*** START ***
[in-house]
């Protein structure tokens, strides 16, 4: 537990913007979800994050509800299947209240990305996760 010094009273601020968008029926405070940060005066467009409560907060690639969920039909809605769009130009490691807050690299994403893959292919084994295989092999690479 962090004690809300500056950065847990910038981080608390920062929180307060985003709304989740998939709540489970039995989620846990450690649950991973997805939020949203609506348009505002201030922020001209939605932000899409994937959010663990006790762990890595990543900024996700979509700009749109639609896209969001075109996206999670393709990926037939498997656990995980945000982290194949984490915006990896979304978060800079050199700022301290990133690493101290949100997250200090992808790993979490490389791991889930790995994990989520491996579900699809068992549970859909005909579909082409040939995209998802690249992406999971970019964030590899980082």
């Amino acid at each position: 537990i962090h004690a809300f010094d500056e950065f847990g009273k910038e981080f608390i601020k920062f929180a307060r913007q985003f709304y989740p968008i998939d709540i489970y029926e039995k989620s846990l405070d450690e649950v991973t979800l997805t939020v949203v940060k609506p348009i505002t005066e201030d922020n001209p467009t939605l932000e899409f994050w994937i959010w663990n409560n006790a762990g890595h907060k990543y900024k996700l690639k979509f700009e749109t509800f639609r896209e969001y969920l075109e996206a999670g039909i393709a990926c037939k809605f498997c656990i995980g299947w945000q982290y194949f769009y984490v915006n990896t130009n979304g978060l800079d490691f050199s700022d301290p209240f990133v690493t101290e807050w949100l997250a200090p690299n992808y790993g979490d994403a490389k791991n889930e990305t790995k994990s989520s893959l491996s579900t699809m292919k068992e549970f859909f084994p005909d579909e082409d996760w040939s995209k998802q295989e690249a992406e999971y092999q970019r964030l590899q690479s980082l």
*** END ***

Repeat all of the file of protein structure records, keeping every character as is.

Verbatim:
[in-house]
């Protein structure tokens, strides 16, 4: 537990913007979800994050509800299947209240990305996760 010094009273601020968008029926405070940060005066467009409560907060690639969920039909809605769009130009490691807050690299994403893959292919084994295989092999690479 962090004690809300500056950065847990910038981080608390920062929180307060985003709304989740998939709540489970039995989620846990450690649950991973997805939020949203609506348009505002201030922020001209939605932000899409994937959010663990006790762990890595990543900024996700979509700009749109639609896209969001075109996206999670393709990926037939498997656990995980945000982290194949984490915006990896979304978060800079050199700022301290990133690493101290949100997250200090992808790993979490490389791991889930790995994990989520491996579900699809068992549970859909005909579909082409040939995209998802690249992406999971970019964030590899980082």
């Amino acid at each position: 537990i962090h004690a809300f010094d500056e950065f847990g009273k910038e981080f608390i601020k920062f929180a307060r913007q985003f709304y989740p968008i998939d709540i489970y029926e039995k989620s846990l405070d450690e649950v991973t979800l997805t939020v949203v940060k609506p348009i505002t005066e201030d922020n001209p467009t939605l932000e899409f994050w994937i959010w663990n409560n006790a762990g890595h907060k990543y900024k996700l690639k979509f700009e749109t509800f639609r896209e969001y969920l075109e996206a999670g039909i393709a990926c037939k809605f498997c656990i995980g299947w945000q982290y194949f769009y984490v915006n990896t130009n979304g978060l800079d490691f050199s700022d301290p209240f990133v690493t101290e807050w949100l997250a200090p690299n992808y790993g979490d994403a490389k791991n889930e990305t790995k994990s989520s893959l491996s579900t699809m292919k068992e549970f859909f084994p005909d579909e082409d996760w040939s995209k998802q295989e690249a992406e999971y092999q970019r964030l590899q690479s980082l």